Though doctors always tell people to eat the Mediterranean diet, there is no study that compares the effect of a diet featuring significant carb restriction to the Mediterranean diet in terms of the effect on blood sugar or health outcomes. So don't let anyone talk you into eating pasta because it's "health food." It isn't. It's nothing more than a slow release glucose delivery system.

Prevalence of cardiovascular risk factors in an urban adult population from southern Spain. R. Gomez-Huelgas IMAP Study. International Journal of Clinical Practice, 2011; 65 (1): 35 DOI: 10.1111/j.1742-1241.2010.02543.x

Discussed here: Science Daily: Alarmingly High Cardiovascular Risk Factors Found in Mediterranean People

 

7 comments:

Trev said...

Thanks for the nice display of research backing up the low Carb ketogenic diet. Hopefully this will prompt more human research. Cheers!

PJNOIR said...

just put the sample of tour book on my iPad kindle app, it's great, love knowing I have it with me all the time, I will buy the whole thing at the end of the week. Thank you for getting it on kindle.

mike

Jenny said...

PJNOIR,

Thanks! I'm very heartened by how many people have downloaded the Kindle version.

The Nook version is live, now, too!

Catherine said...

At my doctors recently I was told my a1c was 5. It's taken me 2 years of less then 40 carbs a day to get to that #. My doctor ( a new one for me) then proceeded to tell me I wasn't eating enough carbs and needed to increase to 40-60 PER MEAL! As I live in a very rural area and don't have many options, I did what I've been doing for 2 years, nod my head, say ok, than continue on with what I've been doing, following blood Sugar 101.

Jenny said...

Catherine,

It's tragic that doctors don't understand the difference between a low A1c in a person misusing insulin so that they are having many dangerous hypos and one that is achieved by maintaining normal blood sugars.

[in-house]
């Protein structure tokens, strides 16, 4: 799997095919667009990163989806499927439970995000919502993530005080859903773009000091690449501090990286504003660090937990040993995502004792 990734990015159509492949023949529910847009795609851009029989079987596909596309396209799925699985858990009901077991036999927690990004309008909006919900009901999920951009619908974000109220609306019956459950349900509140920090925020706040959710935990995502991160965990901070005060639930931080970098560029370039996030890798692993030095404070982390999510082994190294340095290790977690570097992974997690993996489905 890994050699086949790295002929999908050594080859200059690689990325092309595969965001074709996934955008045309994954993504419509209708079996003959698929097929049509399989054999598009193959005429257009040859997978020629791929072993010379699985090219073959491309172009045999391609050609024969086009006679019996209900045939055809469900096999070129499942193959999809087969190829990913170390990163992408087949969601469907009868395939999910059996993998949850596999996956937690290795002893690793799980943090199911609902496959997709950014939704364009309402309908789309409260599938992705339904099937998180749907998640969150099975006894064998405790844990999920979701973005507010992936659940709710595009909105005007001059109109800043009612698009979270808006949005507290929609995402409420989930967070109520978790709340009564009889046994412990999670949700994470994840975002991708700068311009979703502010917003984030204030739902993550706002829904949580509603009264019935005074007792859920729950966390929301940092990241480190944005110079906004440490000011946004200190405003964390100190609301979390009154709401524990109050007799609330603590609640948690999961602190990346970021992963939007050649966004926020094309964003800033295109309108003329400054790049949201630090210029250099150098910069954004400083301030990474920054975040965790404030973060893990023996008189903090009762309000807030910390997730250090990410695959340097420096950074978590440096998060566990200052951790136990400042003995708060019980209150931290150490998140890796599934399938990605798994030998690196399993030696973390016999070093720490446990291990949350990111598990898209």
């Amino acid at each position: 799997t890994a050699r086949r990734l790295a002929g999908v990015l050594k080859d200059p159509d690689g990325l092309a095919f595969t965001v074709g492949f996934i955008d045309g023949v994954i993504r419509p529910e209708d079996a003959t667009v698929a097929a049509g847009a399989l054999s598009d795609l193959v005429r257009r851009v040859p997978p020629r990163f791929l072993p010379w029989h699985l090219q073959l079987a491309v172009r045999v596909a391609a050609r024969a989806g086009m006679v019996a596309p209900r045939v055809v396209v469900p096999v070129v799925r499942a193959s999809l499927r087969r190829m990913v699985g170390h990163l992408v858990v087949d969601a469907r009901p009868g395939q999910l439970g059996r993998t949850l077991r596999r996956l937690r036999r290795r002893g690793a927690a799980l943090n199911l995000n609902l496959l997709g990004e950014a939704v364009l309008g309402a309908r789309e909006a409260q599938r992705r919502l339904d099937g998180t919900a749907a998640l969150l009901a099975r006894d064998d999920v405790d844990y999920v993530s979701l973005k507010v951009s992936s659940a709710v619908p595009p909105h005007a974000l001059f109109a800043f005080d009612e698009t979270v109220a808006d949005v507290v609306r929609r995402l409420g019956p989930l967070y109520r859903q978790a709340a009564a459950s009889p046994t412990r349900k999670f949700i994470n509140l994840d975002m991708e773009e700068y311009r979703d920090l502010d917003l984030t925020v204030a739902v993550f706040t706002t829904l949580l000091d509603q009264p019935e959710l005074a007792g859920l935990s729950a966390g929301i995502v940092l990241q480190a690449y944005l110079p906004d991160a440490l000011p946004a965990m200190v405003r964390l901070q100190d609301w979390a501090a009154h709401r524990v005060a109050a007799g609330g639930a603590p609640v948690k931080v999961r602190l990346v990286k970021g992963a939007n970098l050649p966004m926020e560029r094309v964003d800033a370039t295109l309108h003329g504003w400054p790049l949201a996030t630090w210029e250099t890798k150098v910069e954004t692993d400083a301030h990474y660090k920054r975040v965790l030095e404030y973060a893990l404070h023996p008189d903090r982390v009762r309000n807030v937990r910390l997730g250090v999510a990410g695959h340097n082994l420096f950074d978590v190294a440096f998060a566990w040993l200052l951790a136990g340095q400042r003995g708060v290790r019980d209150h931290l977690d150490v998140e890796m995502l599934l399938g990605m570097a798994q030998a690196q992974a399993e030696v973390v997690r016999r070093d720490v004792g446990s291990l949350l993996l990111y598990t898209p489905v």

LifeCoachAndy said...

Jenny, in you refered rat study also mentioned that high fat diet led to insulin resistance of the heart muscle. In addition, when I cut carbs and go on high fat diet, my body oror becomes bad, heos anyone one else jave such prob on low carb high fat diet. I do not use any deodorants. However, when I go on low fat high carb diet, no body odor, I can even not wash my armpits for a week, not body odor. Do you know how to explain this.

Jenny said...

LifeCoachAndy,

The issue of apparent insulin resistance while eating low carb can be explained but not in the scope of a single comment. The summary is that the organism is NOT more insulin resistant, but has downregulated the chemicals needed to process carbohydrates, so when carbohydrate is reintroduced it takes a day or two for them to ramp up. This is quite different from cellular IR.

The odor issue with a very low carb diet is usually due to eating too much protein, though people blame it on ketones. If you eat only the amount of protein you need, the odor isn't a problem. You can calculate that amount (as a ball park figure) using this
calculator: http://www.phlaunt.com/lowcarb/DietMakeupCalc.php .